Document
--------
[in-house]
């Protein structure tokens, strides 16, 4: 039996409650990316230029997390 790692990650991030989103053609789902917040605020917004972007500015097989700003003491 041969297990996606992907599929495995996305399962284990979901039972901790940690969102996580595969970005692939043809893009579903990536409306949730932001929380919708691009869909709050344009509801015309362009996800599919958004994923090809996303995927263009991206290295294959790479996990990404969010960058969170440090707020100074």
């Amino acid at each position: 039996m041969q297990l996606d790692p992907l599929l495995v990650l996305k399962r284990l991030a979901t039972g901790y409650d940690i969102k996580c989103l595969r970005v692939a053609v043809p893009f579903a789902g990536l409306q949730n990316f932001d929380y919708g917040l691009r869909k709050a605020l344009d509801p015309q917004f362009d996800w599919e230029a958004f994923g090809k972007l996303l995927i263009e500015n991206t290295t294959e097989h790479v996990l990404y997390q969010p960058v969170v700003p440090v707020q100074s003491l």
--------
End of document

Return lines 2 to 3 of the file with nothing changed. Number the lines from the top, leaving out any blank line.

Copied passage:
């Protein structure tokens, strides 16, 4: 039996409650990316230029997390 790692990650991030989103053609789902917040605020917004972007500015097989700003003491 041969297990996606992907599929495995996305399962284990979901039972901790940690969102996580595969970005692939043809893009579903990536409306949730932001929380919708691009869909709050344009509801015309362009996800599919958004994923090809996303995927263009991206290295294959790479996990990404969010960058969170440090707020100074």
């Amino acid at each position: 039996m041969q297990l996606d790692p992907l599929l495995v990650l996305k399962r284990l991030a979901t039972g901790y409650d940690i969102k996580c989103l595969r970005v692939a053609v043809p893009f579903a789902g990536l409306q949730n990316f932001d929380y919708g917040l691009r869909k709050a605020l344009d509801p015309q917004f362009d996800w599919e230029a958004f994923g090809k972007l996303l995927i263009e500015n991206t290295t294959e097989h790479v996990l990404y997390q969010p960058v969170v700003p440090v707020q100074s003491l």